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Drone regulations comprehensive but limiting

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New, comprehensive drone regulations for SA could set the benchmark for the rest of the world.
New, comprehensive drone regulations for SA could set the benchmark for the rest of the world.

Players in the remotely-piloted aircraft (RPA) space have expressed mixed reactions to Sunday's announcement that new regulations will be effective from July.

The use of RPAs, or drones as they are more commonly referred to, has been technically illegal because no drone could meet the Civil Aviation Regulations requirements for operating an aircraft in the South African airspace.

However, South African Civil Aviation Authority (SACAA) director Poppy Khoza says the body saw the urgent rising need from the industry to regulate this new technology so it could operate safely within local airspace.

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FC Hamman, owner of FC Hamman Films, says he is fully in favour of having regulations in place but feels they are too restrictive. The company has been using drones for the last four years in its film work in movies, commercials and news features for local and international clients.

"Consultations with the industry were not done properly and different segments should have been looked at individually," says Hamman. For example, the security and film industry will require the ability to fly closer to buildings than the new regulations allow, he notes.

Hamman says this leaves no room for innovation and pushing this new technology to its limits.

John Gore from film company Drone Crew says: "As a leading film industry drone operator, we have always supported the need for fair regulations for drones. Wherever possible we have, along with others, tried to help the SACAA to understand the new and evolving technology as well as potential safety concerns, etc."

Hobbyist Alexander Higgins, who has been following the regulation process closely both in SA and internationally, says: "I am pleasantly surprised by how comprehensive the regulations are, and believe they will become a benchmark for other countries to follow."

"Regulation is always a balancing act between conflicting objectives," says Brian Neilson, director at BMI-TechKnowledge. "Tighter controls are good in that they protect come consumers' interests, eg, in the areas of privacy and safety; while on the other hand, looser regulation would afford more freedoms to other groups, notably those using the drones."

He says in the beginning, it is probably not a bad idea to err on the side of protecting privacy and ensuring safety "as these restrictions can be relaxed in time". This will happen "based on international best practice, against which any regulations generally need to be benchmarked".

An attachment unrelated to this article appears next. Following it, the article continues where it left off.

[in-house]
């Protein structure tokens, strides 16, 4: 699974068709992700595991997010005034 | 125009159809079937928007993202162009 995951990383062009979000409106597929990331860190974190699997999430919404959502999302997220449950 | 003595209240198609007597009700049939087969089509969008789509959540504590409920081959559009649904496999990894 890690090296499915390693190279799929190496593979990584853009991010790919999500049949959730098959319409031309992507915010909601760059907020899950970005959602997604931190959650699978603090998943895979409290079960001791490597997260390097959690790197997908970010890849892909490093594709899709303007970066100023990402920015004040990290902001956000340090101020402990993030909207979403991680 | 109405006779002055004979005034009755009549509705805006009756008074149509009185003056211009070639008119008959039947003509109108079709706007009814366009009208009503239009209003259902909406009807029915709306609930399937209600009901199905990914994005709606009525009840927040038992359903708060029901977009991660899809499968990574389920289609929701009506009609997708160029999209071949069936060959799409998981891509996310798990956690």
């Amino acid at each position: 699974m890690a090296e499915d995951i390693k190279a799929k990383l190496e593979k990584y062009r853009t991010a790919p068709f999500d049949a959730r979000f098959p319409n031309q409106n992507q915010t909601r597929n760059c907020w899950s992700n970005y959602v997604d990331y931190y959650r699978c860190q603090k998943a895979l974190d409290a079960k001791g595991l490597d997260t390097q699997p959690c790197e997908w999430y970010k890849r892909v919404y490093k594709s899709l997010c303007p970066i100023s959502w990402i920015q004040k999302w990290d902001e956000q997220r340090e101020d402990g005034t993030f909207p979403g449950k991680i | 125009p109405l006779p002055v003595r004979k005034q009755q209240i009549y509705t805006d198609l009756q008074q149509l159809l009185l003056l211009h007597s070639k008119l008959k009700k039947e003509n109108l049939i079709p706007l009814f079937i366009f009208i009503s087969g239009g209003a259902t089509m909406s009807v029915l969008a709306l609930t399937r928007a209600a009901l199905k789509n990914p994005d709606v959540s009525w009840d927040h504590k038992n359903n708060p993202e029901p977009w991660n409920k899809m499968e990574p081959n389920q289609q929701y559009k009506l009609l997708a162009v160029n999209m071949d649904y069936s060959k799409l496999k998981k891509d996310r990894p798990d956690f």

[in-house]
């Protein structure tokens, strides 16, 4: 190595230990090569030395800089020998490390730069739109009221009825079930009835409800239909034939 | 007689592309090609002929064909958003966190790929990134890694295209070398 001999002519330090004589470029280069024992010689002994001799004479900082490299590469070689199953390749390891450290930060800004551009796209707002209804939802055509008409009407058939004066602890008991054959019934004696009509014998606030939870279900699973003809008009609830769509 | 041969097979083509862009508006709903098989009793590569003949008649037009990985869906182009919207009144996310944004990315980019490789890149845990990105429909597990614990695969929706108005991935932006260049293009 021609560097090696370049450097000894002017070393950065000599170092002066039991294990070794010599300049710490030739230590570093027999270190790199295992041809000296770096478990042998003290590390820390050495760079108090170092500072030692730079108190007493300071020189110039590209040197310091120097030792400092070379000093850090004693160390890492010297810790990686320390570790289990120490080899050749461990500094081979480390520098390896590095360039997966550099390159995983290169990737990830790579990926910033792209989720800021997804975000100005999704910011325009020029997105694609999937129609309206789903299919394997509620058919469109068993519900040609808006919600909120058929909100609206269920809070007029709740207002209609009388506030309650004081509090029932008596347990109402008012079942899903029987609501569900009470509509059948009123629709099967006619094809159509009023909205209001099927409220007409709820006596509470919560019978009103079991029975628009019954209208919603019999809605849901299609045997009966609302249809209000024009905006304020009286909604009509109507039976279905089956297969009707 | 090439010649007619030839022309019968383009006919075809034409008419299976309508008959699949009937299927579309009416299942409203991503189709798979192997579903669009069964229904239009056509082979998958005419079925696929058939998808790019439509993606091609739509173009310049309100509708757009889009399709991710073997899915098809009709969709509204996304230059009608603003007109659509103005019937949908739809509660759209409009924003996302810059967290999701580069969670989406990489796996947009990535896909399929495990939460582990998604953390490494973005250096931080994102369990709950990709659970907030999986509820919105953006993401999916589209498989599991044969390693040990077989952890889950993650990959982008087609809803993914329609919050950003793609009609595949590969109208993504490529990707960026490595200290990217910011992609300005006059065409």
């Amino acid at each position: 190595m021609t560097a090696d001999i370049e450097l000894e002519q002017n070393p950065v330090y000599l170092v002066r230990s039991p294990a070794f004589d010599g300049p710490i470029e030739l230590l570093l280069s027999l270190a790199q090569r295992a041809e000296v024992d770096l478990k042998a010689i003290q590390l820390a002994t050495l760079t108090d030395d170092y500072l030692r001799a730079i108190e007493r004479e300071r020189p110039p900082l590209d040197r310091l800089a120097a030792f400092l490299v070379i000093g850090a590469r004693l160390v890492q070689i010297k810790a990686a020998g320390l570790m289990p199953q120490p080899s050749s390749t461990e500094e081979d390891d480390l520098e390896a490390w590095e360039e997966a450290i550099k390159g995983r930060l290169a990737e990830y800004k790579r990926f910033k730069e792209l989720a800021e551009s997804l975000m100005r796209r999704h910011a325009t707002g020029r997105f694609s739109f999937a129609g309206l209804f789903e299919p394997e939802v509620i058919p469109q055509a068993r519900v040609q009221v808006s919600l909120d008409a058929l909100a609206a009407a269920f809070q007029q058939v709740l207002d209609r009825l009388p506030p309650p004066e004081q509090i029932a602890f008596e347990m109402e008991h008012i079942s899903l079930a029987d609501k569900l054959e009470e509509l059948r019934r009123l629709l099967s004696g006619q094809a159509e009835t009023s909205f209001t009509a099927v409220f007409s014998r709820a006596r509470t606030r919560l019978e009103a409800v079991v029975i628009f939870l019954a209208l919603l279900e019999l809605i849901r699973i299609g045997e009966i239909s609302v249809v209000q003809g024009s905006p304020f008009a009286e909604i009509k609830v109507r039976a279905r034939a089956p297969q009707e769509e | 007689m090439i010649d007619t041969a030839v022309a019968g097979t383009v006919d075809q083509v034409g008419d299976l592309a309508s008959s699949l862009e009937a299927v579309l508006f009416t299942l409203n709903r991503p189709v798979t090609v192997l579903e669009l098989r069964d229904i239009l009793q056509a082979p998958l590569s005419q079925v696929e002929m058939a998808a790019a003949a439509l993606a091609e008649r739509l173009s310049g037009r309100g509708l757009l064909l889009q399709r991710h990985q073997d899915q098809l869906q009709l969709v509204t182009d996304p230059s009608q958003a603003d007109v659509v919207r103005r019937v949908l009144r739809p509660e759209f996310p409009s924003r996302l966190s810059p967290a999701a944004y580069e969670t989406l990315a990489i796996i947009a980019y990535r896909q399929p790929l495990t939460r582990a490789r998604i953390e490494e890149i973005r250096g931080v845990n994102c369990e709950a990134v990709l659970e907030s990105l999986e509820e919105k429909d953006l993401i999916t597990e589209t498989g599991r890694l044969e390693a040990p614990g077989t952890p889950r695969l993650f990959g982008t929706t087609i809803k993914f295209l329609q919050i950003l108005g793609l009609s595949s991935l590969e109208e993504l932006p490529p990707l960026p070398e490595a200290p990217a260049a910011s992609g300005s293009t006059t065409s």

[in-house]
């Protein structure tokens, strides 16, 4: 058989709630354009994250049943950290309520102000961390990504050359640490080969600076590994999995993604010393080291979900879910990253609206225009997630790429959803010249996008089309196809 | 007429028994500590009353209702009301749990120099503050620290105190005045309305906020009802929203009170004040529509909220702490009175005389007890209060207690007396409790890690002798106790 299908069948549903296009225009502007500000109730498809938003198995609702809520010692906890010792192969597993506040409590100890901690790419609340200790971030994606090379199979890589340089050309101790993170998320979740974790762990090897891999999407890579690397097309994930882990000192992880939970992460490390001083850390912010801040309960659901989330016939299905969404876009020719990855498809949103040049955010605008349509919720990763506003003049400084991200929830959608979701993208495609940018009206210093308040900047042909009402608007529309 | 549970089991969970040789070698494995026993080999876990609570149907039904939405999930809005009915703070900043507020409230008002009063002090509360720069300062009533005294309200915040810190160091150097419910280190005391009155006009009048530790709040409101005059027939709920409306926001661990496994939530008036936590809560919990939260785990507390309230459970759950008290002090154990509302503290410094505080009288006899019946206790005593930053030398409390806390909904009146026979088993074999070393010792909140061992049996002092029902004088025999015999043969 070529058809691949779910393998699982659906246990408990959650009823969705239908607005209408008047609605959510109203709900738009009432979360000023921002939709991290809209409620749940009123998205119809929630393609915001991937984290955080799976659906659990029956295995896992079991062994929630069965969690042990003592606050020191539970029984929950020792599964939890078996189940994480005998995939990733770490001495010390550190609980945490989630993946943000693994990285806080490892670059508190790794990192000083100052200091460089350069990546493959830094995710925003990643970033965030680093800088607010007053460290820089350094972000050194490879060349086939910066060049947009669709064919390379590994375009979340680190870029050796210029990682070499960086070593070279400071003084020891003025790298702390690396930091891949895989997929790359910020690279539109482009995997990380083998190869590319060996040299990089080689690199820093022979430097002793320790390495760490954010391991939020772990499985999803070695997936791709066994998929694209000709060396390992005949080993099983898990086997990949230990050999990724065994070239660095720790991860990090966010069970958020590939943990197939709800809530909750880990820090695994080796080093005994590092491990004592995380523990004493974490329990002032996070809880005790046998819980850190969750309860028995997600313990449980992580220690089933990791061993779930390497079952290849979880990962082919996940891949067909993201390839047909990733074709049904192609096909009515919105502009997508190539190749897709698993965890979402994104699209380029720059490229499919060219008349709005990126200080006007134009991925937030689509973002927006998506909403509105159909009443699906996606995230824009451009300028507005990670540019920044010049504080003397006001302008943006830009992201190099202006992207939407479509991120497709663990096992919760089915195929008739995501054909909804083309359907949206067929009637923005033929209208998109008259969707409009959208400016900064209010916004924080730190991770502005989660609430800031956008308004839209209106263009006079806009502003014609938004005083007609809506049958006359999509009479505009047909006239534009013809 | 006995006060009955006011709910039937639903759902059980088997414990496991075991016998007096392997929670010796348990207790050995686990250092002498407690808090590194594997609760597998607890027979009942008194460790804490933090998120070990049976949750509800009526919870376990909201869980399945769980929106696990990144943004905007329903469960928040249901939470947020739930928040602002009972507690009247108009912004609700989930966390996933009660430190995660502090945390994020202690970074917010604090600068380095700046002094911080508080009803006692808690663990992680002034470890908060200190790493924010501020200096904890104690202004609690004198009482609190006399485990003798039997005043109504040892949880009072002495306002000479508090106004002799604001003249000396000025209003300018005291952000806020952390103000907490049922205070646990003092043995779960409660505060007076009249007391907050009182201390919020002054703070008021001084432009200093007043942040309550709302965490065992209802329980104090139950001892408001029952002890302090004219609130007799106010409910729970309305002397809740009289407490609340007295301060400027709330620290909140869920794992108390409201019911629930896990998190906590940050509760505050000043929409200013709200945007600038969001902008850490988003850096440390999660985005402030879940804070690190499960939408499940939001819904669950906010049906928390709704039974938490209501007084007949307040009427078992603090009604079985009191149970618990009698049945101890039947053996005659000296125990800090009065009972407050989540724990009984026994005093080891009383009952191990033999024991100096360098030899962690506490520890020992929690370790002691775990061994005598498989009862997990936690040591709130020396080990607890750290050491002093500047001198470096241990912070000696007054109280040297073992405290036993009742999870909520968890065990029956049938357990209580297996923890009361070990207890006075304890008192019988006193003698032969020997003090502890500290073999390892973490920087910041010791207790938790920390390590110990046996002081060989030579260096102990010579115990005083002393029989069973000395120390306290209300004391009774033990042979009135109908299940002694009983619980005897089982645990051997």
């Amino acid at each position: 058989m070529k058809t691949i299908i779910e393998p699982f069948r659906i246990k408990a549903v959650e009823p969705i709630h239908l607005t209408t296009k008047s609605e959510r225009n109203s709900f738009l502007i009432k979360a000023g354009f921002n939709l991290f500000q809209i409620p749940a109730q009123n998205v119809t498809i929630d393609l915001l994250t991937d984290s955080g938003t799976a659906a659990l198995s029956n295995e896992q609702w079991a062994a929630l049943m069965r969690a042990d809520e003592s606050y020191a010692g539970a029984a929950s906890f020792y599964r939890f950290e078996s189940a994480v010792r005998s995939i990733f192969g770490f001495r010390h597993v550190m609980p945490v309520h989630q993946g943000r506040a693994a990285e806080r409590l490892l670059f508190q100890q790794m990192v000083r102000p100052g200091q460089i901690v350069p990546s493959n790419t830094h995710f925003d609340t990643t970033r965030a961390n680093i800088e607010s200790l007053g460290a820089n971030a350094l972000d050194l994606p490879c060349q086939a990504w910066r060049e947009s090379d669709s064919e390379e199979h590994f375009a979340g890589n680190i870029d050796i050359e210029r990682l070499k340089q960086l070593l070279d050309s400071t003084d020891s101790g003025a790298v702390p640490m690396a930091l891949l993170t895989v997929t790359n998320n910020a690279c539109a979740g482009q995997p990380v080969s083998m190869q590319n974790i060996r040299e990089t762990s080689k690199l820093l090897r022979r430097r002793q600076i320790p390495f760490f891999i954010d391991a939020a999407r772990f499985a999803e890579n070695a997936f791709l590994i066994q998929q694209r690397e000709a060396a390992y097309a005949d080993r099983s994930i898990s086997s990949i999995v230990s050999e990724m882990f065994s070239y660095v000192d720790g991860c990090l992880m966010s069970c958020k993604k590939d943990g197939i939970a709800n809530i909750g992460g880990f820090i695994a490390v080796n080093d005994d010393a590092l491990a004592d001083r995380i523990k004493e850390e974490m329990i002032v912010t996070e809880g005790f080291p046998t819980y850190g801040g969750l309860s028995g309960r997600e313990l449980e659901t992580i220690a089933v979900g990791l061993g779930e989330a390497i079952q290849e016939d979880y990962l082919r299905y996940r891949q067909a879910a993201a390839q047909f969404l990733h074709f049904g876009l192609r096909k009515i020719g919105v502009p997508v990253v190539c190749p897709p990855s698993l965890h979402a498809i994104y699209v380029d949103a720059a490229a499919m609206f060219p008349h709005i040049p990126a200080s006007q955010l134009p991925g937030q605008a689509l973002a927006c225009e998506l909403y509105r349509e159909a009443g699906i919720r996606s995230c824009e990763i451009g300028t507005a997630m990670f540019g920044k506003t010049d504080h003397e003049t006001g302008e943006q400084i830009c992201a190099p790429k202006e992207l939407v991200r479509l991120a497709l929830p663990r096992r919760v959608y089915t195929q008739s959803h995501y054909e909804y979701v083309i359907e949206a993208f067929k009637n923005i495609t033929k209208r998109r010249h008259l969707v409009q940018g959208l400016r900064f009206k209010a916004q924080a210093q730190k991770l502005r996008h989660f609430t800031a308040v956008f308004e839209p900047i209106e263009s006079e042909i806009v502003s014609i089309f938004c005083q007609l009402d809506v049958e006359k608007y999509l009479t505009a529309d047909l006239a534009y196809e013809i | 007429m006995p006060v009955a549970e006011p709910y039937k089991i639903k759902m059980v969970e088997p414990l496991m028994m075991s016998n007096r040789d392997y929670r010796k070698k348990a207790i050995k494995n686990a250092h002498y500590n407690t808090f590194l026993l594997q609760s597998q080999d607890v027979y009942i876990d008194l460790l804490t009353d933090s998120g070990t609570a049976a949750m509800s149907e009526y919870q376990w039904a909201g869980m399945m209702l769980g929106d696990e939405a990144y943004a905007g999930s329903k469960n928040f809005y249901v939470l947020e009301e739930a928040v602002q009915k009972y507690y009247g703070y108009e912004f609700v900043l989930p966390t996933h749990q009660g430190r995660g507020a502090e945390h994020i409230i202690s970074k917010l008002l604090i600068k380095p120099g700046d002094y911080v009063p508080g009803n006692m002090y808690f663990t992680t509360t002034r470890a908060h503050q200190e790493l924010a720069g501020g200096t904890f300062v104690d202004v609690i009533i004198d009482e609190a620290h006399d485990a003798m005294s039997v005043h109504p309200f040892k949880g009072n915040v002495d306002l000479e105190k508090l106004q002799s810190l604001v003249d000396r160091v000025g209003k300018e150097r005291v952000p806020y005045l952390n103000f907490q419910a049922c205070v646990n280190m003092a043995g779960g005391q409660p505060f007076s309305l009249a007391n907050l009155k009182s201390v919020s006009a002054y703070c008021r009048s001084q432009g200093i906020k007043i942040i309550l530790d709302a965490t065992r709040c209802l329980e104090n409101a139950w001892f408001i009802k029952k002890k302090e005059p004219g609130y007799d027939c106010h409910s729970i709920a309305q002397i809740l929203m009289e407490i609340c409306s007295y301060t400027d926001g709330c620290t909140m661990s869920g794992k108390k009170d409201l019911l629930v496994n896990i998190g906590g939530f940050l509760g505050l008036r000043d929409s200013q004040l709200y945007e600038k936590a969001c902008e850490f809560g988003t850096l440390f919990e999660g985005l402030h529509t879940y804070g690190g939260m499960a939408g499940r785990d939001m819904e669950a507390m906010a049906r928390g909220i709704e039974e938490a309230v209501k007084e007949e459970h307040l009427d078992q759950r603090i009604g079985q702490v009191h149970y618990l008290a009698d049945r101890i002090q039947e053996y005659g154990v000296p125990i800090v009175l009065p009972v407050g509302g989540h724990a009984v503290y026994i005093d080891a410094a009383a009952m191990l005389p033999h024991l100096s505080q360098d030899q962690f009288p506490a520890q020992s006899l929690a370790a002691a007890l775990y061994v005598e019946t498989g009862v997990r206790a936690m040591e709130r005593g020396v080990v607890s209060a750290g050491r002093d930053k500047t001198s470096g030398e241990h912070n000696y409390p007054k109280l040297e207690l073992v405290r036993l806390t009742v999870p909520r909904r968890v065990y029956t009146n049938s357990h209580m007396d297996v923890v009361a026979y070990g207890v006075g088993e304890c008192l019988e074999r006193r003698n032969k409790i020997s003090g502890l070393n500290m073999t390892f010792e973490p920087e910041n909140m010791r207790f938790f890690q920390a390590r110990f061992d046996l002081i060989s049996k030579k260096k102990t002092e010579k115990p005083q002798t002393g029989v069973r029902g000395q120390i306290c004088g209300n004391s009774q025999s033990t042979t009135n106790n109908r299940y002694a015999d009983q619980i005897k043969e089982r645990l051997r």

However, there is not much international track record to go with at this stage, as SA is fairly early to enter the game, says Neilson.

International examples

While some industry players say we are in the dawn of a new industry and the SACAA must do everything in its power to help SME and industry development by reducing regulations, the SACAA is adamant the safety of people comes first.

"We would like to create a sustainable industry," says SACAA Aircraft Certification Division senior manager Subash Devkaran.

He cited international examples where regulations have been reduced, leading to stricter laws after certain incidents. In Japan, a drone was found above the prime minister's roof, leading to the ban of RPAs in all public parks. In the UK, after near mid-air collisions with manned aircrafts, pilots are calling for all RPA operators and pilots to meet the same requirements and have the same technical knowledge as those who fly manned aircraft, says Devkaran.

The White House was locked down briefly last Thursday after a drone was spotted in the air in nearby Lafayette Square. Drone flights are banned around the White House and in the whole of Washington, DC.

"The threats to civil aviation need to be taken very seriously and the SACAA believes the new specific and comprehensive regulations will prevent similar situations," says Devkaran.

Licensing costs

Contrary to reports that licence fees could be as high as R150 000, similar to that of a private pilot's licence, the SACAA has said this is incorrect. There are four different types of licences required for commercial drone use, and are all done through the SACAA:

1. RPA pilot licence (RPL)
Devkaran says this will only be the usual SACAA application cost, which is no more than R650.

2. RPA operator certificate (ROC)
The SACAA charges an hourly rate of R650 to get through each ROC application. The number of hours depends on the complexity of the application.

3. Certificate of RPA registration
Each aircraft will have to be registered by the SACAA and this will cost around R500 to R700.

4. RPA letter of approval
A letter of approval will have to be obtained each year by companies and it will be charged at the SACAA hourly rate of R650. The number of hours again depends on the complexity of the application.

Pilots need to prove competence through a written and practical exam before obtaining their RPL. There are three types of RPLs available for the different types of drones, aeroplanes, helicopters and multirotors, each requiring different levels of competencies to operate. The pilot will also have to be over 18, with proven good eyesight, and proficiency in radiotelephony and the English language.

An independent Web site has been set up at www.safedrone.co.za to promote safe drone operation, and to assist those who are serious about complying with the new regulations.

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